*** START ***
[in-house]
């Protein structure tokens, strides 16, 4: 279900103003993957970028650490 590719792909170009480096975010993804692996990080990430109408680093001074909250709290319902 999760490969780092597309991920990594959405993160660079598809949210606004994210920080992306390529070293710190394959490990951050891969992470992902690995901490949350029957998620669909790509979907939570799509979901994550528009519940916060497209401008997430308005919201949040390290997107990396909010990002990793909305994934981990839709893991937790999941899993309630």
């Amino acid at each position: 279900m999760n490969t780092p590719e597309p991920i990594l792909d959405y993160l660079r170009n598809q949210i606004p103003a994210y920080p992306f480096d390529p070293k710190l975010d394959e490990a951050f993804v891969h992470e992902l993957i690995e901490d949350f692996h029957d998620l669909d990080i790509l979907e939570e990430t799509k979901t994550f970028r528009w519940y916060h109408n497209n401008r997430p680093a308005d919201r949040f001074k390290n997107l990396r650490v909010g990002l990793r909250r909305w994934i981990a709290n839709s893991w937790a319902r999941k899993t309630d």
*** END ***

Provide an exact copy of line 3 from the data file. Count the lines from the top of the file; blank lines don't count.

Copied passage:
């Amino acid at each position: 279900m999760n490969t780092p590719e597309p991920i990594l792909d959405y993160l660079r170009n598809q949210i606004p103003a994210y920080p992306f480096d390529p070293k710190l975010d394959e490990a951050f993804v891969h992470e992902l993957i690995e901490d949350f692996h029957d998620l669909d990080i790509l979907e939570e990430t799509k979901t994550f970028r528009w519940y916060h109408n497209n401008r997430p680093a308005d919201r949040f001074k390290n997107l990396r650490v909010g990002l990793r909250r909305w994934i981990a709290n839709s893991w937790a319902r999941k899993t309630d």